Published: 12:57, 08 June 2020
| Updated: 13:46, 08 June 2020
by Local Democracy Reporting Service
A bus driver from Medway who died with Covid-19 defied calls from his family to stop working during the pandemic because he was “proud” to be keeping the country going.
More than 200 people lined the streets as a double-decker displaying Richard Whitfield’s name in its destination blind joined the funeral procession from Bexleyheath bus garage where he worked to the crematorium.
The 56-year-old from the Isle of Grain on the Hoo Peninsula, had not taken a day off sick for 15 years before he was struck with coronavirus.
His sister Shelene Whitfield said: “Richard was the most lovable person. He was a larger than life character and a gentleman.
"It was amazing to see so many people line the streets for the procession. The garage organised so much. They weren’t just friends, he had a second family at work.”
The father-of-four suffered from diabetes and was on medication for blood pressure, which put him at risk of more severe symptoms.
Despite being placed in the vulnerable category he refused to stop working.
Mr Whitfield first started to feel unwell at the beginning of April and began self-isolating.
The bus driver was then taken to Medway Maritime Hospital after struggling to breathe on April 11, and died on April 30 after two weeks in intensive care.
His sister added: “He was proud of his job and he loved it. He had a mask and sanitiser that he provided himself. We did say he shouldn’t be at work, but he just said, ‘I’m a key worker and I have to get others to work.’”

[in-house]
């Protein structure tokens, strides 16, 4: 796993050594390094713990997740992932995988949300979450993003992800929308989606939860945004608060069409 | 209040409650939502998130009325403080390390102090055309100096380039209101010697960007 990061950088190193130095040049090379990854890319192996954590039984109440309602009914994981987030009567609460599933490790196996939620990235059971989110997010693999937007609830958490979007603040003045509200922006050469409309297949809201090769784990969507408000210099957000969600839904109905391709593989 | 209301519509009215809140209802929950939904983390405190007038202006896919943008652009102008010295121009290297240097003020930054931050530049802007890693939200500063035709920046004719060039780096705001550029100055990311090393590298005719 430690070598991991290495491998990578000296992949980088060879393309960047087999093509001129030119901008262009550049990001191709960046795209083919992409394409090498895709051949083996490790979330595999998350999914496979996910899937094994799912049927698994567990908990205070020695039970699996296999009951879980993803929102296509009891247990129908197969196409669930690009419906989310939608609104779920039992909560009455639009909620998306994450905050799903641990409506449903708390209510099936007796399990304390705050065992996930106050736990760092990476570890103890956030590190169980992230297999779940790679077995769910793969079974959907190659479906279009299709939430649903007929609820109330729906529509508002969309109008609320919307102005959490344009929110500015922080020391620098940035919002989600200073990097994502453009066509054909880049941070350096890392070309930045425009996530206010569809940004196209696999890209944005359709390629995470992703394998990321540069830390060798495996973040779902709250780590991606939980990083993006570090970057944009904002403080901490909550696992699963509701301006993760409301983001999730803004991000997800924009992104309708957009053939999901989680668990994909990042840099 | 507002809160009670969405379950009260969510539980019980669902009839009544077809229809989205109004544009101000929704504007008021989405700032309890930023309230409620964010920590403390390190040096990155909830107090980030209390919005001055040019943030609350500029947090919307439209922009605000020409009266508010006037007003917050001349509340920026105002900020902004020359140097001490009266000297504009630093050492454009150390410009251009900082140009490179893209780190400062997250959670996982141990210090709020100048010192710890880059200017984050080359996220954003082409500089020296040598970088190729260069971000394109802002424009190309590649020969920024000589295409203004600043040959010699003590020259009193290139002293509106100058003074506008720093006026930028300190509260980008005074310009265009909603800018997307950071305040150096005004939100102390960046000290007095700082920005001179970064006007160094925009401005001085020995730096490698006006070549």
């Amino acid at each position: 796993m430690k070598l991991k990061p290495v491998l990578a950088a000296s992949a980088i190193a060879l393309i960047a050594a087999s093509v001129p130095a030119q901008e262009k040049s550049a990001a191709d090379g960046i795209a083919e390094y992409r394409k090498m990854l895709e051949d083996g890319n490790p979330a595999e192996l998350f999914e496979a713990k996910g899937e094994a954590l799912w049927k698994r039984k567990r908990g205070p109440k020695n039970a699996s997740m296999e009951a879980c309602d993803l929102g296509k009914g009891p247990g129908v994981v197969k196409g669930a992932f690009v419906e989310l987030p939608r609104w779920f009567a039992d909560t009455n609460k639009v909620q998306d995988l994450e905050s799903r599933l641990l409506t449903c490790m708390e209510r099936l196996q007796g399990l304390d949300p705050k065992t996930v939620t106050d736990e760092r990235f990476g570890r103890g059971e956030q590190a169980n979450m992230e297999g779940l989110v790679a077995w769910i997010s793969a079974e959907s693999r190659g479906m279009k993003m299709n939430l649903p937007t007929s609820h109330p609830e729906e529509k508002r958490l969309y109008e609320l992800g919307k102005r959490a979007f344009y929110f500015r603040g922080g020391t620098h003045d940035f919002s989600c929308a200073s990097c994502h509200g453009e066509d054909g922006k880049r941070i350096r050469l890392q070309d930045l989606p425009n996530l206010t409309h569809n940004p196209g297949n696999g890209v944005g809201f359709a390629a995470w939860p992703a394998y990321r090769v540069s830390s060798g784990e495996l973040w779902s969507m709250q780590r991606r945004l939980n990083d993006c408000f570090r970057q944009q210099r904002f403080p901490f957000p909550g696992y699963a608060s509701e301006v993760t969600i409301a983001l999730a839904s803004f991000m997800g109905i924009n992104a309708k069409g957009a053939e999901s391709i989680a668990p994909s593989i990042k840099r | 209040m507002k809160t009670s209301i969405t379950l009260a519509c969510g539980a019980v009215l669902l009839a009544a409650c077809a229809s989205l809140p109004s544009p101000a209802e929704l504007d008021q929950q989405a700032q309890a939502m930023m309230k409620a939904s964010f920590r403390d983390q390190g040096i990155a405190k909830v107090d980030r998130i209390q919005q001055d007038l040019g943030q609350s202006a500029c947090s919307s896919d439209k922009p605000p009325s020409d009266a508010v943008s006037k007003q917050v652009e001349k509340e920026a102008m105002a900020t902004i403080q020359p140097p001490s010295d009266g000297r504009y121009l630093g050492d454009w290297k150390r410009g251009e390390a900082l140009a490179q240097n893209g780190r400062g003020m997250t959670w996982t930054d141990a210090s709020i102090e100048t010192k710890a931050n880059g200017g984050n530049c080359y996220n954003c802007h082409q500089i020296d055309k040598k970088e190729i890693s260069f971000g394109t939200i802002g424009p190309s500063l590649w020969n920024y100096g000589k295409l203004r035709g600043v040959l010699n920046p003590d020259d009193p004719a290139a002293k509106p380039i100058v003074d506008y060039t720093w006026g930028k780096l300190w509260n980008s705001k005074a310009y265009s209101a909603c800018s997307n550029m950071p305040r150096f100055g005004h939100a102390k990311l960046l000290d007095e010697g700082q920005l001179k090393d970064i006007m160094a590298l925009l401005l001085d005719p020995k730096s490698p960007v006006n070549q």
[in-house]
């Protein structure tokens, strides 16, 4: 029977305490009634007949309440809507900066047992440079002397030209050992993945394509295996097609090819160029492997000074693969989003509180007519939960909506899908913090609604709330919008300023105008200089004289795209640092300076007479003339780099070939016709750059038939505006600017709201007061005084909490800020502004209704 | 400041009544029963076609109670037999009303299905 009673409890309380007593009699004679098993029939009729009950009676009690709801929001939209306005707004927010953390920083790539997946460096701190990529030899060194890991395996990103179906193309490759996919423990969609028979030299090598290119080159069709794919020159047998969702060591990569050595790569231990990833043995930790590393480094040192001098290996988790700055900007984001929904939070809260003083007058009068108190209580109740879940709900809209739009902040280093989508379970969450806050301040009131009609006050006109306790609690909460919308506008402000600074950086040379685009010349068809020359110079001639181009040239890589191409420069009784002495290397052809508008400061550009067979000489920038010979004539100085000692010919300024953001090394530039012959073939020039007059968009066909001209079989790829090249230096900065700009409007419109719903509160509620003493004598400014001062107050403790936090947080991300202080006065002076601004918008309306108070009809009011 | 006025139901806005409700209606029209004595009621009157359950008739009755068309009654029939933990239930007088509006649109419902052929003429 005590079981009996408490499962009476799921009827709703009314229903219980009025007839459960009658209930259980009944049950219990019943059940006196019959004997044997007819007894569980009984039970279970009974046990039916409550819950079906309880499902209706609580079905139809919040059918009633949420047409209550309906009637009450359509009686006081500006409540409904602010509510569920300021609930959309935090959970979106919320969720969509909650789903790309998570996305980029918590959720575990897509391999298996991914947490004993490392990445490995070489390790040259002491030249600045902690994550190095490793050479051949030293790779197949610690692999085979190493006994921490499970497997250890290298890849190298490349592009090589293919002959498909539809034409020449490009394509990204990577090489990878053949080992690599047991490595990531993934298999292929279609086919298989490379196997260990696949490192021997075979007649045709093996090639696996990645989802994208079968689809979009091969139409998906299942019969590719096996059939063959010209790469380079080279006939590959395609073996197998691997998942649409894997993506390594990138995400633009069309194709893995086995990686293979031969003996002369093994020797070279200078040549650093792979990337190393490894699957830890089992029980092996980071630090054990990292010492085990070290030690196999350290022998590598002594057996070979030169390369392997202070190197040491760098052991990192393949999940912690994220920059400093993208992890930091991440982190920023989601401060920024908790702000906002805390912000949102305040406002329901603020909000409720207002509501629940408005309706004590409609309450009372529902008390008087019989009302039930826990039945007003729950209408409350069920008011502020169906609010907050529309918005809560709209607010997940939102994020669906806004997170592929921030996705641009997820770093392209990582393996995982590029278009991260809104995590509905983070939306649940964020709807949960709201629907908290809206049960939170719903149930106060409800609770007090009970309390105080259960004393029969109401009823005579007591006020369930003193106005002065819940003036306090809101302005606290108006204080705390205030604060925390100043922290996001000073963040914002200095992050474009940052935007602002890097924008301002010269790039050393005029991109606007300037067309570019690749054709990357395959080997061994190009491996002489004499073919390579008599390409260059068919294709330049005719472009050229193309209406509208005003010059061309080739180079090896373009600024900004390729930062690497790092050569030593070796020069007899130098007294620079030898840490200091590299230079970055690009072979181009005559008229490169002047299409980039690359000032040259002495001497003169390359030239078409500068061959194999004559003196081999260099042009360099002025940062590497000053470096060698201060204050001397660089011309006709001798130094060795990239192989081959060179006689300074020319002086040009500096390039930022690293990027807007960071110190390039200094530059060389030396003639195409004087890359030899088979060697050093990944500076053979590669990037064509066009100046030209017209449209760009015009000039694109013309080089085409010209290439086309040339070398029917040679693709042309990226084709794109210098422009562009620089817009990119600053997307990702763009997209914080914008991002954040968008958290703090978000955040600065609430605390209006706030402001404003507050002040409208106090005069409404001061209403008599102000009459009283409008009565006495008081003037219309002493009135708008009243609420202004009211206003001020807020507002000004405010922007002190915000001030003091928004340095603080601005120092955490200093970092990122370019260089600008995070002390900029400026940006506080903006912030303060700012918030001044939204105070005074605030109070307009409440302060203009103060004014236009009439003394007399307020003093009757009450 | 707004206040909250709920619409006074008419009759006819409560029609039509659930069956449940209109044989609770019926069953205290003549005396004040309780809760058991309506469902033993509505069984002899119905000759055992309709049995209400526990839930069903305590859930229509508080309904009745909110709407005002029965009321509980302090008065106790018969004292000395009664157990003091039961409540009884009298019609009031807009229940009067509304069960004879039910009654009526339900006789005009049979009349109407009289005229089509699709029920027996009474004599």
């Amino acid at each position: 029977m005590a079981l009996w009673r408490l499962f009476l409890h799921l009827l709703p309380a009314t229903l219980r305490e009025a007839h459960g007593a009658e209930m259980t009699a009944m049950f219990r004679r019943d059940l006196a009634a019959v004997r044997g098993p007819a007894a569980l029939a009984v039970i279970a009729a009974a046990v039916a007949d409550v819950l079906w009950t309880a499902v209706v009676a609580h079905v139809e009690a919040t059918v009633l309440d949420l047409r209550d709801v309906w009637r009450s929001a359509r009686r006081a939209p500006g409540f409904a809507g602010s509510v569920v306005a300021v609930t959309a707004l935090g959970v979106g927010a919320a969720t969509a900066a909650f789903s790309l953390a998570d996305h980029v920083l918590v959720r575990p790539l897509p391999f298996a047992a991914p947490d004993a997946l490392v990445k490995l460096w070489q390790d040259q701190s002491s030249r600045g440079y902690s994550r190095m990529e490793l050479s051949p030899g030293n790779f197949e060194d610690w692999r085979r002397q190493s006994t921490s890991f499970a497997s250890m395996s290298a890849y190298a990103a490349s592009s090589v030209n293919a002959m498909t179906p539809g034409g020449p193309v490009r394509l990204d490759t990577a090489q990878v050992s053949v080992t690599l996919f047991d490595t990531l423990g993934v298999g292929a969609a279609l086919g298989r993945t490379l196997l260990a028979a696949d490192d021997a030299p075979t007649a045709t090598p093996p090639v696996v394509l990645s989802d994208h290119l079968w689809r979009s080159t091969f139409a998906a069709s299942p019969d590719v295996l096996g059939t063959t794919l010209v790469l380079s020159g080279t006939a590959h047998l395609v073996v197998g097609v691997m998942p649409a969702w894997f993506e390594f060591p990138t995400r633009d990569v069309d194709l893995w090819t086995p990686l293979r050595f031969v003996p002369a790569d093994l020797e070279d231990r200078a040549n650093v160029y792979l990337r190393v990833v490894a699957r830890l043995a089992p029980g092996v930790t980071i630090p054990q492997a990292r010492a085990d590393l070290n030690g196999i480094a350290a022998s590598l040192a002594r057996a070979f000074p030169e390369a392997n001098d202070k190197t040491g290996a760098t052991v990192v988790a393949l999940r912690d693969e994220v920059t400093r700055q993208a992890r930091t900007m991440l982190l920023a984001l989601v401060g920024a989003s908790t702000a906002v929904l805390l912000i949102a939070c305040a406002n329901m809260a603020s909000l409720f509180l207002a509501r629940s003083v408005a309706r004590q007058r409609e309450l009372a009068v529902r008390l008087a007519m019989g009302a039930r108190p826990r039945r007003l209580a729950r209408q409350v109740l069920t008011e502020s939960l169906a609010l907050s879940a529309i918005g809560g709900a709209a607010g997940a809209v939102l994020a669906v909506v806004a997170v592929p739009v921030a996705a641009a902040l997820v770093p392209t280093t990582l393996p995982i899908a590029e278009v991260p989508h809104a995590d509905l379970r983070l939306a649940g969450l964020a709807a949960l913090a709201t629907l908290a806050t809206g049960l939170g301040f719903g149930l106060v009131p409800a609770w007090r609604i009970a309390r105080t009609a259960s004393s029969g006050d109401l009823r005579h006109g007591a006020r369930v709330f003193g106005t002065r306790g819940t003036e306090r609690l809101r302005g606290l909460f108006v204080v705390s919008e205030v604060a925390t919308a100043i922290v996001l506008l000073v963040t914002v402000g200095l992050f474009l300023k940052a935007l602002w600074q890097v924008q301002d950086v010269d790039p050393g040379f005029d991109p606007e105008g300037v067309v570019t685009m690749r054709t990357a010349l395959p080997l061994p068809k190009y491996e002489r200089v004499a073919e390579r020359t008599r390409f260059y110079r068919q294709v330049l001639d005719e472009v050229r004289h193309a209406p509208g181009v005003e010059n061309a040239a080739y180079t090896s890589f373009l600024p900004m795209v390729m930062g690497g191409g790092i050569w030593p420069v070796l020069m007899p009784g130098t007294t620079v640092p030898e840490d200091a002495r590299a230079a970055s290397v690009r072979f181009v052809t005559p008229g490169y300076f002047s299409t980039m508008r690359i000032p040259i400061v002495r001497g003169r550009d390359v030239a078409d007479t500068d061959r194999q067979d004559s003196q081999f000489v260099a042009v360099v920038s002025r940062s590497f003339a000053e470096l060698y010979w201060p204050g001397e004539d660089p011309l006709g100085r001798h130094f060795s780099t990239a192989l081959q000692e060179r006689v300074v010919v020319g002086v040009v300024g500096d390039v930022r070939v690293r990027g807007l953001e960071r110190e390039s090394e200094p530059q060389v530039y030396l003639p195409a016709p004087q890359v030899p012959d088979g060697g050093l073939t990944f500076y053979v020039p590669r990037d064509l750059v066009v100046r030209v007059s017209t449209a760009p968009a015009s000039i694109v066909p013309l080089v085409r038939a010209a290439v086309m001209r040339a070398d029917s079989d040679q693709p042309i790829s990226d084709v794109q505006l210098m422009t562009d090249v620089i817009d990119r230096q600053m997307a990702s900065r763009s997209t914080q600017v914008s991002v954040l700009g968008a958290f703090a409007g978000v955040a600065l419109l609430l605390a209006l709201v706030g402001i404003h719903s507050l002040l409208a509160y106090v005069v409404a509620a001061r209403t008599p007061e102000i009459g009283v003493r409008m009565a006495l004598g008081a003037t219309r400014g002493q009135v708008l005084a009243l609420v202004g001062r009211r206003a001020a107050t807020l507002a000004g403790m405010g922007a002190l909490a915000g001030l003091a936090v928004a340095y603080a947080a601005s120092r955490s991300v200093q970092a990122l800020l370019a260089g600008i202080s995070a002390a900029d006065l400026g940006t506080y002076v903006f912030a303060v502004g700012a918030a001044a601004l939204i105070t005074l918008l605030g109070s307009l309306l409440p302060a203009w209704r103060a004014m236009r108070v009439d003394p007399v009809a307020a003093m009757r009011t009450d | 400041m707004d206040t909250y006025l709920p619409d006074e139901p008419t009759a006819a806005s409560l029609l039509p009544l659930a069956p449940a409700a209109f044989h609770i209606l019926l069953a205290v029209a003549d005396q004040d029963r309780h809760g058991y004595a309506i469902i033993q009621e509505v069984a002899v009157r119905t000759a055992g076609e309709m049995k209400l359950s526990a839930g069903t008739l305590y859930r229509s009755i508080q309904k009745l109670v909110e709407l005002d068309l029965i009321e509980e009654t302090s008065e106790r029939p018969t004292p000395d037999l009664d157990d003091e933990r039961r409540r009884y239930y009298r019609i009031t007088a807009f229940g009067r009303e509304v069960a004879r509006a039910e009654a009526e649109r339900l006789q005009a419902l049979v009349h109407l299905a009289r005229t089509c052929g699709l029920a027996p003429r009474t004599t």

Daughter Sarah, 39, said: “Dad’s death has devastated the family. He was a fantastic man and his funeral just showed how he was loved by so many.
"None of us wanted him to go into work during the pandemic and we were all telling him that. They are key workers, making sure everyone can get to work and need to be protected.”
Covid-19 has claimed the lives of 43 TfL staff members, including 33 bus workers.
The transport body said there will be an investigation into the deaths.
It comes after the government announced it will be mandatory for people to wear face coverings on public transport from next week Monday, June 15.
Tom Cunnington, head of bus business development at TfL, said: “My heartfelt condolences go to the friends and family of Mr Whitfield. He was a dedicated and popular member of the Go-Ahead team in Bexleyheath and he will be greatly missed.
“The safety of London’s bus drivers, who have played such a vital role in supporting the fight against coronavirus, is our absolute priority.”